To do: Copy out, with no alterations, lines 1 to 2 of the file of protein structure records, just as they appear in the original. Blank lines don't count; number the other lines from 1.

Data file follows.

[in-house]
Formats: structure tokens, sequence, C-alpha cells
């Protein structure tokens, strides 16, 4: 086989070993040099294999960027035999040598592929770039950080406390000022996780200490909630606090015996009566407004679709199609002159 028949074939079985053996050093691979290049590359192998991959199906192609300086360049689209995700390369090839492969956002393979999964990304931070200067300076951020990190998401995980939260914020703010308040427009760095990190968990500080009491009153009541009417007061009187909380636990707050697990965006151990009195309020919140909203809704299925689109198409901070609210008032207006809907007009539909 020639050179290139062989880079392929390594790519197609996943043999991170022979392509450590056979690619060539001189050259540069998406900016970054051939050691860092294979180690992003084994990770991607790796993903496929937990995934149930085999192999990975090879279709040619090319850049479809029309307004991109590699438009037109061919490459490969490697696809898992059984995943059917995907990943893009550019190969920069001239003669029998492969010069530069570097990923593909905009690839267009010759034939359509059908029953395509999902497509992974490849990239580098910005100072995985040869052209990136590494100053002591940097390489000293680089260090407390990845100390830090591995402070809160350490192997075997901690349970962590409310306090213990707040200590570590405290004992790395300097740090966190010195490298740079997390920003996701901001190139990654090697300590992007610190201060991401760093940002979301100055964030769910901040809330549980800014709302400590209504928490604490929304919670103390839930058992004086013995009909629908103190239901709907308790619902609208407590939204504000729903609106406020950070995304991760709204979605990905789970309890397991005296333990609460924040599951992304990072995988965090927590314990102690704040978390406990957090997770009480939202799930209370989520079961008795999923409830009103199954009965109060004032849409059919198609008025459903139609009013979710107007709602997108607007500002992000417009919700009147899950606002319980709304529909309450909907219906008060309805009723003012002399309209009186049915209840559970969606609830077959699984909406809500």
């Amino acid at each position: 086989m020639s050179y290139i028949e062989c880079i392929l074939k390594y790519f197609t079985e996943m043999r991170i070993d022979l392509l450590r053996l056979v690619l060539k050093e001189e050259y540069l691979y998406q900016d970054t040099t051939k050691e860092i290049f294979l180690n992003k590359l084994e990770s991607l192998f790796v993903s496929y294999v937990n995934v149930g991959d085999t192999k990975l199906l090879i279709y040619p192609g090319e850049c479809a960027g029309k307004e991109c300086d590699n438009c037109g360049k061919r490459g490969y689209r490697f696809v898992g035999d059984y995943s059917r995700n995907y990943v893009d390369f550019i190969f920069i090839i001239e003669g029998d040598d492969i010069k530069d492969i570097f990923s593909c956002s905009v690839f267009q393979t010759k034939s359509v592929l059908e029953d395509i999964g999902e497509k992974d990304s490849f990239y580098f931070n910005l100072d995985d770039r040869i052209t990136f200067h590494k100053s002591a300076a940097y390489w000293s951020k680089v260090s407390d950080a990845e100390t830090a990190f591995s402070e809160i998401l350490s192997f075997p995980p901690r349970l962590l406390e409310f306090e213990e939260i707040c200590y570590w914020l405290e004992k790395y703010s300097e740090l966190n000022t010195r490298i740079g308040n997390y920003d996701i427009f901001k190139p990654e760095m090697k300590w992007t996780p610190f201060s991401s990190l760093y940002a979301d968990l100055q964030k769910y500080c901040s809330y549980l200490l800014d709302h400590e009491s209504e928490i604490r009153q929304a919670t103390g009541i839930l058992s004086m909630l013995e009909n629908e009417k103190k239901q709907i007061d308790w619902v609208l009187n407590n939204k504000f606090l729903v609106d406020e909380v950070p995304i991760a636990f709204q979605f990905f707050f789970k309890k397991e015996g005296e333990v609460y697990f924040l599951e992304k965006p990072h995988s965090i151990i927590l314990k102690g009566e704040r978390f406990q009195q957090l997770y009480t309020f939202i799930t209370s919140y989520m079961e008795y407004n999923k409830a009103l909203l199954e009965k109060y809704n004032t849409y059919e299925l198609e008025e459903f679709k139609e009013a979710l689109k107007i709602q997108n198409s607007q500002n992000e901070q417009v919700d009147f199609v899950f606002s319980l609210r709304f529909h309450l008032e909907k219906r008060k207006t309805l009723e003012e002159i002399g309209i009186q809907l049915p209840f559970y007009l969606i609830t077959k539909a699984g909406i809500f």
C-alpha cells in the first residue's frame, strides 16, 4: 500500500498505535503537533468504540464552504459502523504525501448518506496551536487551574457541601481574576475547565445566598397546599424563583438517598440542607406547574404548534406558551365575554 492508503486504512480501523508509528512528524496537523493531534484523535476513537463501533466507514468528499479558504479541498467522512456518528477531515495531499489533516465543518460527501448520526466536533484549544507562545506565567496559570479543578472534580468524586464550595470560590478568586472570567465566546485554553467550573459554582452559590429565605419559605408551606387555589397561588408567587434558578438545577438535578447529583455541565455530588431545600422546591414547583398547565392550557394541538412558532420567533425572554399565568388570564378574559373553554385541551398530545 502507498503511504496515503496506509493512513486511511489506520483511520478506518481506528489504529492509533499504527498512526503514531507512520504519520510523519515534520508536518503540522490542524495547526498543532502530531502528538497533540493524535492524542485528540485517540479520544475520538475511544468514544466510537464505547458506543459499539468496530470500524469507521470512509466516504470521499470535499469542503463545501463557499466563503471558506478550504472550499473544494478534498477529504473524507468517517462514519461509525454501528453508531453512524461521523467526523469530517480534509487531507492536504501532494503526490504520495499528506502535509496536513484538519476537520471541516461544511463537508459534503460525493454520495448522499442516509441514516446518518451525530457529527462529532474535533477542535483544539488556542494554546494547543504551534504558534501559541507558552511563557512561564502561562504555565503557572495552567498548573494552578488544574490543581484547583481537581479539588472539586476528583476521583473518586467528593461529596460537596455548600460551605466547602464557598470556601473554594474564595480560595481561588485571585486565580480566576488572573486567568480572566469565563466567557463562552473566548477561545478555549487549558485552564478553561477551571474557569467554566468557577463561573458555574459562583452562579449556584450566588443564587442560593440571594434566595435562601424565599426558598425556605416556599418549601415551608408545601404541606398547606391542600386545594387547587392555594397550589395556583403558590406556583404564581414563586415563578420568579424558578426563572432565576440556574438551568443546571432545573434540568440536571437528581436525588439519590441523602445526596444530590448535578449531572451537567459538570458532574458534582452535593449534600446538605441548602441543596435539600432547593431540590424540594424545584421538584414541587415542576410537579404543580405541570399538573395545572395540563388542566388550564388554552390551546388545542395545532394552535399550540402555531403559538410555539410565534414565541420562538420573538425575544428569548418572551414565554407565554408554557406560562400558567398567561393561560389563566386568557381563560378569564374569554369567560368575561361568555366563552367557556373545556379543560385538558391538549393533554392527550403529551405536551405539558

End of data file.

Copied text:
[in-house]
Formats: structure tokens, sequence, C-alpha cells